The State offered Pettie immunity in exchange for her testimony at trial. She testified, as did Murphy and Dortch, that while waiting for a drug "pick-up," defendant robbed her at gunpoint. Pettie shot at defendant as he was leaving. Defendant fired two gunshots back at Pettie. Pettie stated that she believed initially that she was the one who shot Mosley.
Defendant testified that he had been sold inferior drugs and had simply returned to get his money back. He said that Pettie pulled a gun on him and that in the ensuing struggle her gun went off accidentally.
The State charged Branch with thirteen counts of crime, including armed robbery of Mosley, felony murder of Mosley, intentional murder of Mosley, armed robbery of Murphy, armed robbery of Dortch, and various weapons and hindering offenses. The felony-murder count specifically charged defendant with felony murder of Mosley in the course of robbing Mosley. The same indictment charged Pettie with two offenses, unauthorized possession of a handgun and possession of a handgun for an unlawful purpose of using it against another.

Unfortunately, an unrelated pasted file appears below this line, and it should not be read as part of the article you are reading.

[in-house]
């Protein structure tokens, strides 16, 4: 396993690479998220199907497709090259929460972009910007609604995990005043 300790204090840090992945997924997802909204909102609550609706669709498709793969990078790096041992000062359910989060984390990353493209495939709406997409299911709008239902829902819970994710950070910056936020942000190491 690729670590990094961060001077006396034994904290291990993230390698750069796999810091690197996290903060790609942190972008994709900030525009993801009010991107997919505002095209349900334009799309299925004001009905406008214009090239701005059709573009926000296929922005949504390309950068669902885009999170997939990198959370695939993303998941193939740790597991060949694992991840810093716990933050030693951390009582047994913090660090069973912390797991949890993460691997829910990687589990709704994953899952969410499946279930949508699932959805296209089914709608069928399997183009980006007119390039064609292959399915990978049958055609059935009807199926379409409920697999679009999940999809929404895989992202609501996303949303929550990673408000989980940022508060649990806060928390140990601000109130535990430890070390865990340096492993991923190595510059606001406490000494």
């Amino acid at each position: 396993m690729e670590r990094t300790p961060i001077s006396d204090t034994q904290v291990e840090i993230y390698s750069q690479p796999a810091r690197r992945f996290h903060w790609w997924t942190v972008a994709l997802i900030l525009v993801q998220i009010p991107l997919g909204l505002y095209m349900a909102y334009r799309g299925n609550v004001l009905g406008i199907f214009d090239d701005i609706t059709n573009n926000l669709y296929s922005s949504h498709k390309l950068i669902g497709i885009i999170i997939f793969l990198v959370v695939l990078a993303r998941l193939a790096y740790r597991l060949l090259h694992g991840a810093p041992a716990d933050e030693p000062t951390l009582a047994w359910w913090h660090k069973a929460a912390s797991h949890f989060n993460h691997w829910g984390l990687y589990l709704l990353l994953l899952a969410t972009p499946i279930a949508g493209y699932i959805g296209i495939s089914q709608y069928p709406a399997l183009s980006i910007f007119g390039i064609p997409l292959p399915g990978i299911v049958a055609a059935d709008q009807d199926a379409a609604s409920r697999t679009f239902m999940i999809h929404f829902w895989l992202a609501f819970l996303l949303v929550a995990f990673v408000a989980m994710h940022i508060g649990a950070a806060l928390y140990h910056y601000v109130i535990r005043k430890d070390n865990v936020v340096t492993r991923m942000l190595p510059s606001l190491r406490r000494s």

In its initial charge to the jury, the trial court instructed the jury on the felony-murder offense, but restricted the predicate felony to the robbery of Mosley:
Now the second count of the Indictment alleges that at the same time and place Mr. Branch, while in the course of committing a robbery upon the person of [Randolph] Mos[ley] or in an attempt thereat or during flight therefrom, did kill and murder the said [Randolph] Mos[ley] contrary to law. The court went on to define, in general terms, the elements of the offense of felony murder. So, the first element requires the state to prove beyond a reasonable doubt that the defendant was engaged in the commission of or an attempt to commit the robbery. The second and third elements require the state to establish that the victim's death was caused by the defendant and was caused during the commission of or the attempt to commit the robbery or flight from committing or attempting to commit that particular crime.